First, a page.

“I said I wanted comedy, I want films, a little history, and a lot of food, and then structure it so you go neighborhood by neighborhood,” he explained. He had worked at Weight Watcher for 11 years, and wanted to mimick the educational system he used there. Take a hypothetical, he said, say your topic is water: Each instructor would take the topic and make it their own, adding individual voice, while keeping the information consistent. That’s what he wanted from Hello Brooklyn guides. Boockvar noted Mason hit the spots he wanted inserted into the bit about the Gowanus Canal—the 506 million dollars poured into cleaning it up, and how it will be basically brand new by 2020. And then, of course, there was one very important topic to cover, whenever possible: Hamilton.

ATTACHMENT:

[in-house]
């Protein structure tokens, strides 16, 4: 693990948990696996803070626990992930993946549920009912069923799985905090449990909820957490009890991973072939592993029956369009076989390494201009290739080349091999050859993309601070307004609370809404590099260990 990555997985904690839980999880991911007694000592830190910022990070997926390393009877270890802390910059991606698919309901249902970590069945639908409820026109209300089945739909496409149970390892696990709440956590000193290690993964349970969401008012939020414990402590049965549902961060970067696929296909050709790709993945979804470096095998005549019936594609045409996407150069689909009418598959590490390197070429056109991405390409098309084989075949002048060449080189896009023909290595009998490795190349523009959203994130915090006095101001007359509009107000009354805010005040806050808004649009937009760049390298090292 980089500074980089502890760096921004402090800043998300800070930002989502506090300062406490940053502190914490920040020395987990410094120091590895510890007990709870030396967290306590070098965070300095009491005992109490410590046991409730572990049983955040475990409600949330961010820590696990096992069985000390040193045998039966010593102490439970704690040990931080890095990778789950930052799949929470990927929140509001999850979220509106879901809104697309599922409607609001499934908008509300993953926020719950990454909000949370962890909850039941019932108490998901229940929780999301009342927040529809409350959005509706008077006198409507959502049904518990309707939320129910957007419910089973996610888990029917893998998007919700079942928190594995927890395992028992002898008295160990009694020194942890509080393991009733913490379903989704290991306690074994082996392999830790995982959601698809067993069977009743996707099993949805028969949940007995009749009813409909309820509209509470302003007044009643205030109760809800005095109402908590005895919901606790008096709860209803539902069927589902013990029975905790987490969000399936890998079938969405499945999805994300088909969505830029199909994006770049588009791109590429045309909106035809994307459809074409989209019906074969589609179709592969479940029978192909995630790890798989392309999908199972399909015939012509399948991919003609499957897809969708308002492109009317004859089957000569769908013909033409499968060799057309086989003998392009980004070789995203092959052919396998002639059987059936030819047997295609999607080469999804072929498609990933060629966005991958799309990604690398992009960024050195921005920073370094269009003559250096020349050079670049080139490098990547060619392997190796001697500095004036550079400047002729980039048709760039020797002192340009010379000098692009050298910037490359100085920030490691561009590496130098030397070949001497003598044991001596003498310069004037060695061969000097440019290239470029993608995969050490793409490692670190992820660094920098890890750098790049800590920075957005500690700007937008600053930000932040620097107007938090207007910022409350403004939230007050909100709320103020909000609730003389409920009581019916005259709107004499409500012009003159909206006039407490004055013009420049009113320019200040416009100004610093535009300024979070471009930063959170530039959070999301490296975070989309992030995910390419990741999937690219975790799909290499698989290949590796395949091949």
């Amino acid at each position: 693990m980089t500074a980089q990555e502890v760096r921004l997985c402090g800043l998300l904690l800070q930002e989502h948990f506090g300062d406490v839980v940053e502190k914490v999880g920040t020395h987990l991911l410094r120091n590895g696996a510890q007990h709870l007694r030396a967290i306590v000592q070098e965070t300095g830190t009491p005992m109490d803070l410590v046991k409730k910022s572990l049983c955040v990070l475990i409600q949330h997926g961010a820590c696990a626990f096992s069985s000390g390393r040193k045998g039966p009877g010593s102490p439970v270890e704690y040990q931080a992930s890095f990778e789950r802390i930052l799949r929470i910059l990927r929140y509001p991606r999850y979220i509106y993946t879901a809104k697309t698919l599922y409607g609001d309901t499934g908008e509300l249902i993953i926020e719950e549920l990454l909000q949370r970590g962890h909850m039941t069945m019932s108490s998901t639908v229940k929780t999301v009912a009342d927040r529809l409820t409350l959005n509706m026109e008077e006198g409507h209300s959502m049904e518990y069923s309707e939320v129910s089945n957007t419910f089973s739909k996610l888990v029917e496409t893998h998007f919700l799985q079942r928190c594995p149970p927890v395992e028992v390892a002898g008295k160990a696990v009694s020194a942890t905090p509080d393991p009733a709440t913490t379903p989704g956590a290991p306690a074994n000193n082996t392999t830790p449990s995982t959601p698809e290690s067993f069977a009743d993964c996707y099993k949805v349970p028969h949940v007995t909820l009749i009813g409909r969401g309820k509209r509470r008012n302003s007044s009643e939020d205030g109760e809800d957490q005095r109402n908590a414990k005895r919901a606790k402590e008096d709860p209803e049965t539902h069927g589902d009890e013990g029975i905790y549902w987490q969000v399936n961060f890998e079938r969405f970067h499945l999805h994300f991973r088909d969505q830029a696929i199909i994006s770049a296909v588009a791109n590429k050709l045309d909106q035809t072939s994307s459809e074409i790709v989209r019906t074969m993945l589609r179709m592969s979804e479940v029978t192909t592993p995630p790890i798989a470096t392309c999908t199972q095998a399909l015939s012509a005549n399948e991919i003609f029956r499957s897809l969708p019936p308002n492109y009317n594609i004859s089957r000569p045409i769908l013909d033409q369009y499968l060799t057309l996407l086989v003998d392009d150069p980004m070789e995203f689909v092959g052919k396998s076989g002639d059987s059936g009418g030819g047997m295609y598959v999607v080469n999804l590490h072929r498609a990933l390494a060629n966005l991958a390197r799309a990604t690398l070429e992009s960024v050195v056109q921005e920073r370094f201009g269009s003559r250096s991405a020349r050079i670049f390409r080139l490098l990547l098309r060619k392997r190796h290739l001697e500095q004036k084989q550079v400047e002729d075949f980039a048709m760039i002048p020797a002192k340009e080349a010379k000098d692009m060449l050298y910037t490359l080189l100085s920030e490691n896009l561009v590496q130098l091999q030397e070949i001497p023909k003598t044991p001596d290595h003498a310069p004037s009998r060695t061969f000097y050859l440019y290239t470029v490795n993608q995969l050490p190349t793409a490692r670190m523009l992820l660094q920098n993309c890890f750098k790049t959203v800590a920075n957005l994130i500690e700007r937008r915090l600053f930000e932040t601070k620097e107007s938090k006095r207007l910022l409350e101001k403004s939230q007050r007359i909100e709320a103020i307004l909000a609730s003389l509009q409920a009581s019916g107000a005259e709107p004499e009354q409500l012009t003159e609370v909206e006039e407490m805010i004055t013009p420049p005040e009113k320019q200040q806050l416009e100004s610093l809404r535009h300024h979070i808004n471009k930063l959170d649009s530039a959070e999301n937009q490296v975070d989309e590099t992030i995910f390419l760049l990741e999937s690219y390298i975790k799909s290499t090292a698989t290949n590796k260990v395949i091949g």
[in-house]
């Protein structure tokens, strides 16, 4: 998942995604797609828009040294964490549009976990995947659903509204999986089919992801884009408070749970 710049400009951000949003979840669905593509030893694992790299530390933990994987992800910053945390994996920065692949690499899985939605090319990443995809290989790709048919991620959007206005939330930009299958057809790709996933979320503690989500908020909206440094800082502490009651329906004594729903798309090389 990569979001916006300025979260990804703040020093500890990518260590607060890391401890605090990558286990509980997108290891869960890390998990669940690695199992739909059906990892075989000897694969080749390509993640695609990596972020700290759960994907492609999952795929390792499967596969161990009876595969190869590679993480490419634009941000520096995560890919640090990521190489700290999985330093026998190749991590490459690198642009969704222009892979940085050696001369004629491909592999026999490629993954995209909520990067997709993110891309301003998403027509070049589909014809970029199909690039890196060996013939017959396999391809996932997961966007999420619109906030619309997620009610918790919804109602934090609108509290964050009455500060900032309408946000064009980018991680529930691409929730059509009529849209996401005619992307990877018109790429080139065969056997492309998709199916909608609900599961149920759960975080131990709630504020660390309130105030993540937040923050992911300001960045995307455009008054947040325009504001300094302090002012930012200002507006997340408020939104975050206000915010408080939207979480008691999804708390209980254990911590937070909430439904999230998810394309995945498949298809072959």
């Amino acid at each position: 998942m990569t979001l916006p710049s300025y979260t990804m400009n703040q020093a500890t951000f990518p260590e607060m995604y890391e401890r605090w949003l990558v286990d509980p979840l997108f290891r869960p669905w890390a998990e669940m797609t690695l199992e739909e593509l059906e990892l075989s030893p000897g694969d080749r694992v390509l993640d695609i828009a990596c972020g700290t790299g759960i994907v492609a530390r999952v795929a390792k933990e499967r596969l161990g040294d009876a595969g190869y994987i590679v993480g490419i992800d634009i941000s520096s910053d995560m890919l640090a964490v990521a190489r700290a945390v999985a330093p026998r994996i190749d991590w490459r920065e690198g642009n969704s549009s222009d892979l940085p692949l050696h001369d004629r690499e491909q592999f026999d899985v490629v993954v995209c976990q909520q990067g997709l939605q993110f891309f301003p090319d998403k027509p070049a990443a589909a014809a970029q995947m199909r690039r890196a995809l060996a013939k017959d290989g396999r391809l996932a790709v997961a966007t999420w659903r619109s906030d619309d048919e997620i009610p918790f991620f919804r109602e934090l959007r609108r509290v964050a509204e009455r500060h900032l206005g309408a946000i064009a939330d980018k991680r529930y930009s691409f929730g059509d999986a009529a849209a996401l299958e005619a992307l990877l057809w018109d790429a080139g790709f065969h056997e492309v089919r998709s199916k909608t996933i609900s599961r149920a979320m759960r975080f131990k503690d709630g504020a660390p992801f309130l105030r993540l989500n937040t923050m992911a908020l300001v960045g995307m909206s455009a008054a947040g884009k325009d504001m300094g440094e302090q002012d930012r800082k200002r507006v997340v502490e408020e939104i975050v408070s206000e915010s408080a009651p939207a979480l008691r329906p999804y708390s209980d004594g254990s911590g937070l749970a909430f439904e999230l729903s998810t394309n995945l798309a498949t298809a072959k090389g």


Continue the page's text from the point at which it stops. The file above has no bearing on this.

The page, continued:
“The good thing about Brooklyn is, Hamilton is everywhere. You really can’t go wrong,” Boockvar tells me. In order to make sure the message is on, Circle Line monitors things like Trip Advisor. Still, he concedes, “Honestly, we didn’t know whether the tourists would think this is boring as hell.”
Presently, Mason was in the middle of explaining artist Deborah Kass’s “YO” installation at Brooklyn Bridge Park, and Jane’s Carousel, built in 1922 in Philadelphia, and how, if you follow Flatbush Avenue off the Brooklyn Bridge, you’ll run into Junior’s Cheesecake Factory, whose travel-size cakes were stacked high at the bar inside, free for the taking for the inaugural event (if you had a premiere-level bracelet wrapped around your wrist).